Boon Chong Goh, Michael J. Rynkiewicz, Tanya R. Cafarella, Mitchell R. White, Kevan L. Hartshorn, Kimberly Allen, Erika C. Crouch, Oliviana Calin, Peter H. Seeberger, Klaus Schulten, and Barbara A. Seaton. Molecular mechanisms of inhibition of influenza by surfactant protein D revealed by large-scale molecular dynamics simulation. Biochemistry, 52:8527-8538, 2013. (PMC: PMC3927399)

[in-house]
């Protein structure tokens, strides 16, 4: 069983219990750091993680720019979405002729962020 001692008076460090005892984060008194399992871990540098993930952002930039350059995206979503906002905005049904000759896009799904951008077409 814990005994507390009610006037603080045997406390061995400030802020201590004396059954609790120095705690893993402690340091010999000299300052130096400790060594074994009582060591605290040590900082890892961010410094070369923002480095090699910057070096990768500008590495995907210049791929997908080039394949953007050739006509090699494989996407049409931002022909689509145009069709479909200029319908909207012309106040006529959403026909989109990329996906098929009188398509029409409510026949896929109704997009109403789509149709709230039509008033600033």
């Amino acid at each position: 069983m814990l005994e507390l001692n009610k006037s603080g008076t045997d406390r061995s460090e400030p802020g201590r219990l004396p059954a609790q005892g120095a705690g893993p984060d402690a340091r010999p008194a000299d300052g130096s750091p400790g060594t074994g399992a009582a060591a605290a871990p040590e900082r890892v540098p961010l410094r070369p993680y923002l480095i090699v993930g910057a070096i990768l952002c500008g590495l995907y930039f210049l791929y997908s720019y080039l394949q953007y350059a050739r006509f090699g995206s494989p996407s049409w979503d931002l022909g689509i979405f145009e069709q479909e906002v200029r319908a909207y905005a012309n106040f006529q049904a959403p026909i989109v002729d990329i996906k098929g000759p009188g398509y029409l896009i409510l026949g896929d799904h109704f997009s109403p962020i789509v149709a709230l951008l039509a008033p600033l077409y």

GOH2013 Surfactant protein D (SP-D), a mammalian C-type lectin, is the primary innate inhibitor of influenza A virus (IAV) in the lung. SP-D interactions with highly branched viral N-linked glycans on hemagglutinin (HA), an abundant IAV envelope protein and critical virulence factor, promote viral aggregation and neutralization through as yet unknown molecular mechanisms. Two truncated human SP-D forms, wild-type (WT) and double mutant D325A+R343V, representing neck and carbohydrate recognition domains are compared in this study. Whereas both WT and D325A+R343V bind to isolated glycosylated HA, WT does not inhibit IAV in neutralization assays; in contrast, D325A+R343V neutralization compares well with full-length native SP-D. To elucidate the mechanism for these biochemical observations, we have solved crystal structures of D325A+R343V in the presence and absence of a viral nonamannoside (Man9). Based on the D325A+R343V/Man9 structure and other crystallographic data, models of complexes between HA and WT or D325A+R343V were produced and subjected to molecular dynamics. Simulations reveal that whereas WT and D325A+R343V both block the sialic acid receptor site of HA, the D325A+R343V complex is more stable, with stronger binding due to additional hydrogen bonds and hydrophobic interactions with HA residues. Furthermore, the blocking mechanism of HA differs for WT and D325A+R343V due to alternate glycan binding modes. The combined results suggest a mechanism through which the mode of SP-D/HA interaction could significantly influence viral aggregation and neutralization. These studies provide the first atomic-level molecular view of an innate host defense lectin inhibiting its viral glycoprotein target.


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